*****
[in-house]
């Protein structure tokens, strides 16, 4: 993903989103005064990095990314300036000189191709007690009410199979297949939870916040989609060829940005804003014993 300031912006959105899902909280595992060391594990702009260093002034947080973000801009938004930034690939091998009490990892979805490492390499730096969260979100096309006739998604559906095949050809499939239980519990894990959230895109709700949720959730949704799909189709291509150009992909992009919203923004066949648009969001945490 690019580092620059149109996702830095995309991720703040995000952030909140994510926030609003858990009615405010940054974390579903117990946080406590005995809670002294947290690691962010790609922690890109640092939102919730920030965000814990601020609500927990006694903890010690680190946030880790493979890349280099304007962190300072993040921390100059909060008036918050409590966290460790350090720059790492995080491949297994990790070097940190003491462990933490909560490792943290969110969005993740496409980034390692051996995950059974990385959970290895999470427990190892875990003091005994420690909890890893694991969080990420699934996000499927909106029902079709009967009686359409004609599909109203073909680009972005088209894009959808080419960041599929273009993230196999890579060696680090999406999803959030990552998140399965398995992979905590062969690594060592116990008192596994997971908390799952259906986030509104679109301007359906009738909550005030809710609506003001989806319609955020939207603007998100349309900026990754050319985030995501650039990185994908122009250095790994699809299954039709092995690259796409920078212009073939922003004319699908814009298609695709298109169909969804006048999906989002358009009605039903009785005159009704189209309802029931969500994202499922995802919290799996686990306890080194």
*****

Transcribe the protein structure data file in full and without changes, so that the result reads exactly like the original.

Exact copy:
[in-house]
């Protein structure tokens, strides 16, 4: 993903989103005064990095990314300036000189191709007690009410199979297949939870916040989609060829940005804003014993 300031912006959105899902909280595992060391594990702009260093002034947080973000801009938004930034690939091998009490990892979805490492390499730096969260979100096309006739998604559906095949050809499939239980519990894990959230895109709700949720959730949704799909189709291509150009992909992009919203923004066949648009969001945490 690019580092620059149109996702830095995309991720703040995000952030909140994510926030609003858990009615405010940054974390579903117990946080406590005995809670002294947290690691962010790609922690890109640092939102919730920030965000814990601020609500927990006694903890010690680190946030880790493979890349280099304007962190300072993040921390100059909060008036918050409590966290460790350090720059790492995080491949297994990790070097940190003491462990933490909560490792943290969110969005993740496409980034390692051996995950059974990385959970290895999470427990190892875990003091005994420690909890890893694991969080990420699934996000499927909106029902079709009967009686359409004609599909109203073909680009972005088209894009959808080419960041599929273009993230196999890579060696680090999406999803959030990552998140399965398995992979905590062969690594060592116990008192596994997971908390799952259906986030509104679109301007359906009738909550005030809710609506003001989806319609955020939207603007998100349309900026990754050319985030995501650039990185994908122009250095790994699809299954039709092995690259796409920078212009073939922003004319699908814009298609695709298109169909969804006048999906989002358009009605039903009785005159009704189209309802029931969500994202499922995802919290799996686990306890080194």